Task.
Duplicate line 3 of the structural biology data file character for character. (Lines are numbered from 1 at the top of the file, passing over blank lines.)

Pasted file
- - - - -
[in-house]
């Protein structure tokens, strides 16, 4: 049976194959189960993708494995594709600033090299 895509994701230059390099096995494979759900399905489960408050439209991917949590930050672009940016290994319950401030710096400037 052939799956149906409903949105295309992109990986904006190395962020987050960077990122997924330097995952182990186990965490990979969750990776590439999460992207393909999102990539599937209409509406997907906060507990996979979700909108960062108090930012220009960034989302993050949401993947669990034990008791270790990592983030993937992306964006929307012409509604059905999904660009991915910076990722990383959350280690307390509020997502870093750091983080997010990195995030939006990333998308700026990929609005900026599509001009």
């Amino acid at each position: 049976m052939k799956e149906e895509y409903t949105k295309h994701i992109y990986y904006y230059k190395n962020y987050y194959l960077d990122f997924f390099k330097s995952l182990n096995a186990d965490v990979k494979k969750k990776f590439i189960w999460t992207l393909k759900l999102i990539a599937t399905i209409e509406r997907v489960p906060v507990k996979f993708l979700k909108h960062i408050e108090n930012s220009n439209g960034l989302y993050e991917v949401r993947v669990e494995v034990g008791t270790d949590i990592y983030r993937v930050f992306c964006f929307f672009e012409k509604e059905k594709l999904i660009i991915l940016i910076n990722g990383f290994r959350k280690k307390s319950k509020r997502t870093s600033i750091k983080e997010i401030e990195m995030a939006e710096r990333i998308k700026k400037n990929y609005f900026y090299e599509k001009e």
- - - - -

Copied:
């Amino acid at each position: 049976m052939k799956e149906e895509y409903t949105k295309h994701i992109y990986y904006y230059k190395n962020y987050y194959l960077d990122f997924f390099k330097s995952l182990n096995a186990d965490v990979k494979k969750k990776f590439i189960w999460t992207l393909k759900l999102i990539a599937t399905i209409e509406r997907v489960p906060v507990k996979f993708l979700k909108h960062i408050e108090n930012s220009n439209g960034l989302y993050e991917v949401r993947v669990e494995v034990g008791t270790d949590i990592y983030r993937v930050f992306c964006f929307f672009e012409k509604e059905k594709l999904i660009i991915l940016i910076n990722g990383f290994r959350k280690k307390s319950k509020r997502t870093s600033i750091k983080e997010i401030e990195m995030a939006e710096r990333i998308k700026k400037n990929y609005f900026y090299e599509k001009e």